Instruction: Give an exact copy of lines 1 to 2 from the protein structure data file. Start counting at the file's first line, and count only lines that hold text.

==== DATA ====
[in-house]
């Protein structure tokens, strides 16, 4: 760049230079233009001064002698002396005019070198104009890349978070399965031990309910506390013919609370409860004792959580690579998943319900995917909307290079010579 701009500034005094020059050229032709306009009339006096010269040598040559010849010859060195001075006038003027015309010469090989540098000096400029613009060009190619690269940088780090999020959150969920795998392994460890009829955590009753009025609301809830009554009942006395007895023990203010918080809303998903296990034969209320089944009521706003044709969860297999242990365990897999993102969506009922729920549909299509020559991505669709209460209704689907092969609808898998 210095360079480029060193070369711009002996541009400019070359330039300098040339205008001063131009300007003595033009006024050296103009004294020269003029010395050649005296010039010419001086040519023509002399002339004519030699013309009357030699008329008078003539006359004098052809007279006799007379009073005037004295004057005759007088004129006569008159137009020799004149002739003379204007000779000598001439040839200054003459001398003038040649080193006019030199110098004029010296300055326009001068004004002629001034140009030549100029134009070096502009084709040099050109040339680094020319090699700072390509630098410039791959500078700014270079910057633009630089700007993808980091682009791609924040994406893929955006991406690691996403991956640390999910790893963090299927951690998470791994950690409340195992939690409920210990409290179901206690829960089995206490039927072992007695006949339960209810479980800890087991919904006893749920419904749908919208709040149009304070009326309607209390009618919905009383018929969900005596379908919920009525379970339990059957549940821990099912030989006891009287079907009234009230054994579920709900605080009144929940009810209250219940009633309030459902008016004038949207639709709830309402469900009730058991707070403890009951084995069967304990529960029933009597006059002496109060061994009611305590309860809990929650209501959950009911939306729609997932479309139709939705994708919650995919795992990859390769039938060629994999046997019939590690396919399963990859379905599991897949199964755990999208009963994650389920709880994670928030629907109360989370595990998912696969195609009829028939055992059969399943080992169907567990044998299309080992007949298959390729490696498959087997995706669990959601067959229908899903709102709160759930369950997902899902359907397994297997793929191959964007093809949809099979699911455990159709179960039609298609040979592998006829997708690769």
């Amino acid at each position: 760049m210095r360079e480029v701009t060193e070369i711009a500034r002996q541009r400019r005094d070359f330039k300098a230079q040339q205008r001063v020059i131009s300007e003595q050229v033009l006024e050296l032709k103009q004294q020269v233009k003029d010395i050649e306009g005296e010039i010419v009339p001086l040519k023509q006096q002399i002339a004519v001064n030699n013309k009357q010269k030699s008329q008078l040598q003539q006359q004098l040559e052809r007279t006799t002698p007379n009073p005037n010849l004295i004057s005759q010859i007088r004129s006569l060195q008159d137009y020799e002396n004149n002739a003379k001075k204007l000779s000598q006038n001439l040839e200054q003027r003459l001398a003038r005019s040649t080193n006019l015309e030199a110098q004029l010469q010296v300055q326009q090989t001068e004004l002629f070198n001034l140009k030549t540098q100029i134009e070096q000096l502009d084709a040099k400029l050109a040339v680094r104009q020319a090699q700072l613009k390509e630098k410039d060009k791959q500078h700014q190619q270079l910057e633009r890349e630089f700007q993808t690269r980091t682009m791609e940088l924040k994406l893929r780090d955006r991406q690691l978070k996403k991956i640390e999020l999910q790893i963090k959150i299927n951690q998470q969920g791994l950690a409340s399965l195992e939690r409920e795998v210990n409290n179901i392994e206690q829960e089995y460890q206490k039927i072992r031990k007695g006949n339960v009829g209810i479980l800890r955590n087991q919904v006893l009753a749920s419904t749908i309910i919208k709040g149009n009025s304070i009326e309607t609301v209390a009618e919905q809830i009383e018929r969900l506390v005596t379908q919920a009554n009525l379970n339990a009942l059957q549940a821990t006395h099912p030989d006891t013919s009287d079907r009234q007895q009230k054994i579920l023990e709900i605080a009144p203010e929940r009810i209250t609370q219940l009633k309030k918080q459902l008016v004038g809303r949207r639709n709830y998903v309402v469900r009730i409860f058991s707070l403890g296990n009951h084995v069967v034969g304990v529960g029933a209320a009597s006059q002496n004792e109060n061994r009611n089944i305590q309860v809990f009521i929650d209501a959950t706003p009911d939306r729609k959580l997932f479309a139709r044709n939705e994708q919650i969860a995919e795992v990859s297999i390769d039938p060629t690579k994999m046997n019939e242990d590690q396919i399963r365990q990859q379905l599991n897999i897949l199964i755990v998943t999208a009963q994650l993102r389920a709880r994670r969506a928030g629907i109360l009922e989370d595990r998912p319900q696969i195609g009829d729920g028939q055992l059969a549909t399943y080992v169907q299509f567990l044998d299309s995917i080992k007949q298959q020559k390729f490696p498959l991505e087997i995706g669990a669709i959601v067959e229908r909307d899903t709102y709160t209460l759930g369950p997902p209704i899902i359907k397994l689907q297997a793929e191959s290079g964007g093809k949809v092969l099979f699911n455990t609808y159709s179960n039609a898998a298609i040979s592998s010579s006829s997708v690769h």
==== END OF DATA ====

[in-house]
């Protein structure tokens, strides 16, 4: 760049230079233009001064002698002396005019070198104009890349978070399965031990309910506390013919609370409860004792959580690579998943319900995917909307290079010579 701009500034005094020059050229032709306009009339006096010269040598040559010849010859060195001075006038003027015309010469090989540098000096400029613009060009190619690269940088780090999020959150969920795998392994460890009829955590009753009025609301809830009554009942006395007895023990203010918080809303998903296990034969209320089944009521706003044709969860297999242990365990897999993102969506009922729920549909299509020559991505669709209460209704689907092969609808898998 210095360079480029060193070369711009002996541009400019070359330039300098040339205008001063131009300007003595033009006024050296103009004294020269003029010395050649005296010039010419001086040519023509002399002339004519030699013309009357030699008329008078003539006359004098052809007279006799007379009073005037004295004057005759007088004129006569008159137009020799004149002739003379204007000779000598001439040839200054003459001398003038040649080193006019030199110098004029010296300055326009001068004004002629001034140009030549100029134009070096502009084709040099050109040339680094020319090699700072390509630098410039791959500078700014270079910057633009630089700007993808980091682009791609924040994406893929955006991406690691996403991956640390999910790893963090299927951690998470791994950690409340195992939690409920210990409290179901206690829960089995206490039927072992007695006949339960209810479980800890087991919904006893749920419904749908919208709040149009304070009326309607209390009618919905009383018929969900005596379908919920009525379970339990059957549940821990099912030989006891009287079907009234009230054994579920709900605080009144929940009810209250219940009633309030459902008016004038949207639709709830309402469900009730058991707070403890009951084995069967304990529960029933009597006059002496109060061994009611305590309860809990929650209501959950009911939306729609997932479309139709939705994708919650995919795992990859390769039938060629994999046997019939590690396919399963990859379905599991897949199964755990999208009963994650389920709880994670928030629907109360989370595990998912696969195609009829028939055992059969399943080992169907567990044998299309080992007949298959390729490696498959087997995706669990959601067959229908899903709102709160759930369950997902899902359907397994297997793929191959964007093809949809099979699911455990159709179960039609298609040979592998006829997708690769």